A Musing About Buffy The Rape Culture Slayer

TW; Rape, rape culture
Fran and I have been watching a marathon of the full series of Buffy The Vampire Slayer on Netflix. And we all know it's an excellent, well-written series often dismissed as schlocky sci-fi fantasy that is far better than it has any right to be. Hell, the season 5 episode "The Body" alone was some of the single best (and most heart-wrenching) TV ever. Incredible acting all around, emotional weight, gravitas that eclipsed some Shakespeare stories.

But after watching the entire series something very interesting has occurred to me. It's not a new theory that Buffy may be an allegory for rape. A lot of folks have posed that idea. But I think it's a lot more complex than that. I've come to the conclusion that it's an allegory for rape, rape culture, rape privilege, and how to fight back, stand up, be strong, and accept responsibility for rape culture being perpetuated. And it was a subtle allegory, and I never realized it until near the very end, and then I looked back over the series and it smacked me right in the face as if to say "Hello? I've been standing right here the whole time?"

It occurred to me when it reached near the end of Season 6. Spike, a vampire for those unfamiliar with the series, has spent a season and a half in a mutually
abusive sexual relationship with the show's titular lead. Near the end of the 6th season,  he becomes so miserable, so lost in feeling hurt that Buffy just uses him for angry sex, that he feels entitled to just do the same thing and tries to rape her, and she fights him off, and he leaves the country and no one tells Dawn (Buffy's younger sister, sort of, who idolizes Spike), because they don't want her to think less of her friend Spike.

And that all makes a sad sort of sense, because that's how rape culture works right? Rapists feel entitled to rape and people want to protect the rapist from the repercussions. We see examples in real life all the time. Such as a case in a rural Texas town where a dozen men ages 15 to 28 gang-raped an 11 year old girl, and the general reaction among the town was A) The child was "asking for it" by dressing past her age and acting older than she was, and B) to fret about how the charges could ruin the lives of the men who raped a child.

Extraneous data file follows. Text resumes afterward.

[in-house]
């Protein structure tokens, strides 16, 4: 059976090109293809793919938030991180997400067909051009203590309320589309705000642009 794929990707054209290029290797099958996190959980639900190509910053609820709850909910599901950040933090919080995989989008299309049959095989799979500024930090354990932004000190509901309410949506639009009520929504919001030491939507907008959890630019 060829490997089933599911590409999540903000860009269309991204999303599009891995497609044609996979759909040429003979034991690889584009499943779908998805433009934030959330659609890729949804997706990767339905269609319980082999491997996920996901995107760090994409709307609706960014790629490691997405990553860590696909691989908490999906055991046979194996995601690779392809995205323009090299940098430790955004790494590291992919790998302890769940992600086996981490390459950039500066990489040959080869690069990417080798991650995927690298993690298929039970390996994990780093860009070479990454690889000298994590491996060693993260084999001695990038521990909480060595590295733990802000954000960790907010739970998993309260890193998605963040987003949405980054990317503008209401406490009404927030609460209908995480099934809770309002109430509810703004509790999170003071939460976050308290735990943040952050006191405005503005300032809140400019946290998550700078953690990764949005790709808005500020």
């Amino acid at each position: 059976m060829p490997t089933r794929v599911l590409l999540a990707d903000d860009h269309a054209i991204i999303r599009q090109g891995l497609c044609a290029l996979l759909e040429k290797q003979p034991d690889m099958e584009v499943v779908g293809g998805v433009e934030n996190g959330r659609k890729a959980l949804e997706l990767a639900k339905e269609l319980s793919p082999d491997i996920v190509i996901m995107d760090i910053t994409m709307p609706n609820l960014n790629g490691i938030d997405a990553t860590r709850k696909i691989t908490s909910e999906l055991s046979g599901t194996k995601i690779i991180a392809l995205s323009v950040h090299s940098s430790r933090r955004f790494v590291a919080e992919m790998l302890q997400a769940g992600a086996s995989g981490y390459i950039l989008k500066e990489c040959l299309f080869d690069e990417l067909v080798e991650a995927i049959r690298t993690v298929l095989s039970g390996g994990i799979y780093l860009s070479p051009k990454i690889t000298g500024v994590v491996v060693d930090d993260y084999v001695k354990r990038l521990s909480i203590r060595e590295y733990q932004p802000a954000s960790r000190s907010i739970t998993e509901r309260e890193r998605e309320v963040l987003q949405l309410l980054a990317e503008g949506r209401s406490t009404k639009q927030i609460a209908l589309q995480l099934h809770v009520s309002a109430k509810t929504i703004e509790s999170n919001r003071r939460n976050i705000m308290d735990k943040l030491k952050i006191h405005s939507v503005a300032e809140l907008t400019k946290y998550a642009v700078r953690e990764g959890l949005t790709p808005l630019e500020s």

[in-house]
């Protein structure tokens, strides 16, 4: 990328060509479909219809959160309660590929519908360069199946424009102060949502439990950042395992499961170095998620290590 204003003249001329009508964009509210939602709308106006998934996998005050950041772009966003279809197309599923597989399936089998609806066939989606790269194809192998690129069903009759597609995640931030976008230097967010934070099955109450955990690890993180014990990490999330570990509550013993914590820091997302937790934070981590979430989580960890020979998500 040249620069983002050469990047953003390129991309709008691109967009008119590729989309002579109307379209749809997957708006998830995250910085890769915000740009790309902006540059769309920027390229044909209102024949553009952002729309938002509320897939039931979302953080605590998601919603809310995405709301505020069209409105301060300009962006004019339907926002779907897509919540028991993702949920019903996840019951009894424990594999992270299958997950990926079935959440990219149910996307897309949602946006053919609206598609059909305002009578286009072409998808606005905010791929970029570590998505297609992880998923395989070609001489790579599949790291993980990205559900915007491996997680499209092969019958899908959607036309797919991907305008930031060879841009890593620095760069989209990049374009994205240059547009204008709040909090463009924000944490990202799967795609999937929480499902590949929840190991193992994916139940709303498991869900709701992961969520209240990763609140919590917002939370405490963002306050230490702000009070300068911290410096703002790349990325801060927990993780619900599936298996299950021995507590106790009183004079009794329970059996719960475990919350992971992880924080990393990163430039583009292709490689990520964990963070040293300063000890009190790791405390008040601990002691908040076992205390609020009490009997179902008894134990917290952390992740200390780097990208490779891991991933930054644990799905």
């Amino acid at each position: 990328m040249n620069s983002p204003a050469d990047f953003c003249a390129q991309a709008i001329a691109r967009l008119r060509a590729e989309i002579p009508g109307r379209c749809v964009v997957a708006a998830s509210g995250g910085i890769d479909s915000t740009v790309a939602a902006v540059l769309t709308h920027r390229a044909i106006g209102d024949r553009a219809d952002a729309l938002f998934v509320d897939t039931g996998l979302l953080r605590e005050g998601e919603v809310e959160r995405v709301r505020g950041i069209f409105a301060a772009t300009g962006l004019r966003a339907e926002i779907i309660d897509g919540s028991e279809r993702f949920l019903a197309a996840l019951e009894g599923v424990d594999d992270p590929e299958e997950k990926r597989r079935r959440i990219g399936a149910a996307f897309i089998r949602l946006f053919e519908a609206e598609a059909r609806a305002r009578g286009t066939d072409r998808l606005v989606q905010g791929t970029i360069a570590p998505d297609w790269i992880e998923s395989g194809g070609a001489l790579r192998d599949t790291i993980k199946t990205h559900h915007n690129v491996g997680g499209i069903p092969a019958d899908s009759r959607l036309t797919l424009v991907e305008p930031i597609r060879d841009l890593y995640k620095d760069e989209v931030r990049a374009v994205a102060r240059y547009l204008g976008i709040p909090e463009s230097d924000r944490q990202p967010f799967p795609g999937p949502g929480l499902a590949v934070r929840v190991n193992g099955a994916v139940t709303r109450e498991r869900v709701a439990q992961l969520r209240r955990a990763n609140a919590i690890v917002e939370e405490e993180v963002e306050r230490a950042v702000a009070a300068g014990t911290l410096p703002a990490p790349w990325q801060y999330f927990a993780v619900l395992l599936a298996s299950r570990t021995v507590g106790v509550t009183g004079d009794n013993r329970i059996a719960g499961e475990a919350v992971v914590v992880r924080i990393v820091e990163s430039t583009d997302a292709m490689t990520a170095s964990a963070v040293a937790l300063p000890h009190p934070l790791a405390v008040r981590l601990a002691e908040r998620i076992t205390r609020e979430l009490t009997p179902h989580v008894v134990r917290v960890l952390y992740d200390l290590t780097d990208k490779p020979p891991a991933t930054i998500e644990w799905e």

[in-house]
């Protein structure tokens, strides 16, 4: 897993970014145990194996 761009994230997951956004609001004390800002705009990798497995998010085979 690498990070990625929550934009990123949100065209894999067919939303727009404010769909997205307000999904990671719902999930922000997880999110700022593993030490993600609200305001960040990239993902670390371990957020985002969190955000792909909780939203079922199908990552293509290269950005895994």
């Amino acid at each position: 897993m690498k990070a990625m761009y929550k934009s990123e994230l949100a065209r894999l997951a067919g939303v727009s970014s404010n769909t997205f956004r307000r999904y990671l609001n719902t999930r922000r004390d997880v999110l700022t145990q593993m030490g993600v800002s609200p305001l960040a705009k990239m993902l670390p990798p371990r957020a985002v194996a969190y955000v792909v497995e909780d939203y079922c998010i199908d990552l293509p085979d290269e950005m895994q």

Infuriating, sickening, sad fact of life. And of course TV shows frequently reinforce this stereotype. So I expected Buffy to do like most TV does in that regard.

So after the almost rape, Spike goes off to Africa, (while everyone else goes on about their lives like nothing happened), to undergo a horribly painful ritual to regain his soul so Buffy will love him, and goes insane from the guilt he can now feel over everyone he's ever hurt. At this point it seems like it's going to end up being the cliche romantic happy ending ala Luke And Laura where Hey! He feels really really extra bad about almost raping her so now everything's awesome again and she'll fall madly in love with him because OMG U GUYZ he's SOOO sensitive now! And they live happily ever after!